You can also use Nystatin but it’s up to you to decide if it is natural enough for you. In some countries it is sold as an over-the-counter antifungal as – cream, oral suspension or tablets.
There was also another study researching the fluconazole effects on Seborrheic dermatitis.
Sixty-three patients with mild-to-moderate SD were randomly allocated to receive either oral fluconazole 300 mg in a single dose per week or placebo, for 2 weeks. Twenty-seven patients taking fluconazole and 23 patients taking placebo completed the study and were analyzed. The SD area severity index (SDASI) score and the patient’s subjective assessment of pruritus and burning sensation were evaluated before and after treatment. Both the investigator and the patients were blinded to treatment.
A statistically significant improvement in SDASI score after treatment compared with baseline was obtained with fluconazole (p=0.01) but not with placebo. However, the difference between the treatment groups was not statistically significant (p>0.05). Subjective improvements in symptoms, such as pruritus and burning sensation, were observed in both groups but no statistically significant differences versus baseline were seen.
The results of this study indicate that fluconazole provides marginal and statistically insignificant benefit for the therapy of SD. However, larger studies using different dosages and/or durations of fluconazole therapy may provide a rationale for systemic use of fluconazole in SD.
I think that the biggest problem why there wasn’t better results is the design of that study itself.
Taking one 300mg dose of fluconazole per week for two weeks is not enough to get good results in my opinion.
I believe that most people involved in that study had Seborrheic dermatitis for a long time and it is not possible to eliminate the fungal infection and allow the body to recover in 2 weeks using only 600mg of fluconazole in two divided doses.
Especially considering the fact that fluconazole has not particularly long elimination half-life (considering the reason for what purpose it is taken):
Oral forms (capsule and solution) are quickly absorbed and bioavailability is nearly complete (about 90%). Plasma protein binding is low (11 to 12%) and fluconazole circulates as active drug. Distribution is extensive throughout the tissues and allows the treatment of a variety of systemic fungal infections. The average elimination half-life (t1/2) of 31.6 +/- 4.9h is long, with a minimum of 6 days needed to reach steady-state; thus, a loading dose (equal to double the maintenance dose) is recommended. The metabolism of fluconazole is not qualitatively or quantitatively significant. The main route of elimination is renal.
Fungal Psoriasis affecting the Lips
In 2012 the Indian doctors published a case study describing the case of 16 year old girl diagnosed with plaque psoriasis on her lips.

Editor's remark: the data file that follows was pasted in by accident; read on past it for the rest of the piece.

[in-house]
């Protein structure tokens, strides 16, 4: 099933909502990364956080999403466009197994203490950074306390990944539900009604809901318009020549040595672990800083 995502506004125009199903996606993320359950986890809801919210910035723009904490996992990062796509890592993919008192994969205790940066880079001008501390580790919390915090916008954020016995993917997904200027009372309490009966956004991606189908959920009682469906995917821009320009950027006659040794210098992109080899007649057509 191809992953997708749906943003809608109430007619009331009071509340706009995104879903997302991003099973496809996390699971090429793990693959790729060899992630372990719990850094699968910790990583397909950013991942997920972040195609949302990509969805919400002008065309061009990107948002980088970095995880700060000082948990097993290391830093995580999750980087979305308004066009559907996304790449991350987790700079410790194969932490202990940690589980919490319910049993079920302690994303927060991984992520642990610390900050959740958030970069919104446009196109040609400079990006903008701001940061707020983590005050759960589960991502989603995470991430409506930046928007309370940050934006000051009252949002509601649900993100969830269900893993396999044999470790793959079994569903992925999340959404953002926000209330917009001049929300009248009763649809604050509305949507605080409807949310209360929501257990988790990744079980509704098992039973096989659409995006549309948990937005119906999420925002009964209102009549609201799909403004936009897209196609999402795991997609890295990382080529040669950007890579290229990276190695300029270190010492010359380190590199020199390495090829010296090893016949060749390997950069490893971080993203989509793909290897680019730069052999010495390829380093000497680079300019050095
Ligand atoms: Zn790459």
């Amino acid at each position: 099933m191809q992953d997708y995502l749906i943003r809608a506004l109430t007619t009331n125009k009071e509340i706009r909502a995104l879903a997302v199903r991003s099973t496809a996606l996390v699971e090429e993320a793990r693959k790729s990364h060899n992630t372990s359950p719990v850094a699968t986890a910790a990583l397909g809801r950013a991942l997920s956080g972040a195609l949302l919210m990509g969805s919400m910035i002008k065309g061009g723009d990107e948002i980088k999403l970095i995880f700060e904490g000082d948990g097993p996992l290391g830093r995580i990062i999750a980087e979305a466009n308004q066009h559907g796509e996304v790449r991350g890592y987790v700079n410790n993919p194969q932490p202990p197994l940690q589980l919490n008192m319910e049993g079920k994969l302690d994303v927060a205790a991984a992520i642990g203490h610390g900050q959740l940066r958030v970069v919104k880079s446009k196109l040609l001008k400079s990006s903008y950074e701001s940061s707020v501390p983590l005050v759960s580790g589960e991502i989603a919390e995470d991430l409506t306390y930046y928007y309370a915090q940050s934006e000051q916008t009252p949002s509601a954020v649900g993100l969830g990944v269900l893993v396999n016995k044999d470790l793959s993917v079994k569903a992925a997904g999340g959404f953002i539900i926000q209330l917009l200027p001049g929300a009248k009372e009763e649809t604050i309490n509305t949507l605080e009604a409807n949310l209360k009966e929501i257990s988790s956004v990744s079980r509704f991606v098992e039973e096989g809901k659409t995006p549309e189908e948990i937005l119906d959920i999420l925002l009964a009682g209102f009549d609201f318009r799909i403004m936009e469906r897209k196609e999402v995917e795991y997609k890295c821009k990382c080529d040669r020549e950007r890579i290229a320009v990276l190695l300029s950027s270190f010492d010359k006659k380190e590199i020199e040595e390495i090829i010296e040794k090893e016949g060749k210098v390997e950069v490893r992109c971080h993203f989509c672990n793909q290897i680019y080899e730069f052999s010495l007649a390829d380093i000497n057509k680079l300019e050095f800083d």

A 16-year-old unmarried woman presented with recurrent cracking of the lips indicated by the appearance of grayish white flakes since
October 2004, which, in due course, shed off leaving behind an apparently normal mucous membrane. Chewing roasted corn treated
with salt and lemon (bhutta) initially caused the lesions. Ever since, it has been a cause of its exacerbation. She never had any relief
with either systemic or topical treatment.
There was a positive history of psoriasis in her mother.
The clinical examination did not reveal any evidence of skin and/or nail psoriasis/psoriatic arthropathy or any other systemic
abnormality. Blood examination including total and differential leukocyte count, complete hemogram, and liver and renal function tests
Biopsy of the representative lesion was subjected to serial sections.
Submucosal vessels were dilated and congested. Periodic-acid-Schiff (PAS) stain revealed fungal hyphae and spores within the parakeratotic
layer. Colonies of Gram-positive cocci were also demonstrated on the surface of the mucosa. She was administered combination therapy,
comprising topical tacrolimus (0.1%) ointment and calcipotirol hydrate (50 μg/g) plus betmethasone dipropionate (0.5 mg/g) twice a day
for 7 days. A single bolus dose of fluconazole 450 mg orally was also administered. The response to treatment was favorable and the lesions
showed regression (Figure 3).
What I am especially interested in is that the submucosal “vessels were dilated and congested.” Isn’t that something very close to what I have been saying all that time from the start of this blog in 2013?
Here is the link to my article “My Psoriasis Cause Theories”.
Sure, there are the facts and thoughts in my old blog posts which are not as important as my further research but it has been almost 4 years since then so naturally, now I know more and I can connect the dots more straightforwardly.
You should imagine the smallest vessels in this picture as very tiny tubes which are just about 5-10 micrometers wide (red blood cells are about 8 micrometers wide) so just one red blood cell can flow through it at a time. And even the one RBC have to change the shape to get through the smallest micro-vessels (capillaries).
If you want to know how did I prove impaired blood flow in psoriasis plaque read my article “Glucose Levels In the Blood From Psoriasis Plaques”.
Psoriasis-like disease exists in plants, too. You can read about it in my article “The Viral, Fungal And Bacterial Cause Of Psoriasis”.
Fungal infections are responsible directly or indirectly in myriads of diseases.
Think about it!
1) Zisova LG. Fluconazole and its place in the treatment of seborrheic dermatitis–new therapeutic possibilities. Folia Med (Plovdiv). 2006;48(1):39-45.
2) Cömert A, Bekiroglu N, Gürbüz O, Ergun T. Efficacy of oral fluconazole in the treatment of seborrheic dermatitis: a placebo-controlled study. Am J Clin Dermatol. 2007;8(4):235-8.
3) Debruyne D, Ryckelynck JP. Clinical pharmacokinetics of fluconazole. Clin Pharmacokinet. 1993 Jan;24(1):10-27.
4) Virendra N. Sehgal, MD; Shruti Sehgal, MDS; Prashant Verma, MD; Navjeevan Singh, MD; Farhan Rasool, MD. Exclusive Plaque Psoriasis of the Lips: Efficacy of Combination Therapy of Topical Tacrolimus, Calcipotriol, and Betamethasone Dipropionate. SKINmed. 2012;10:183–184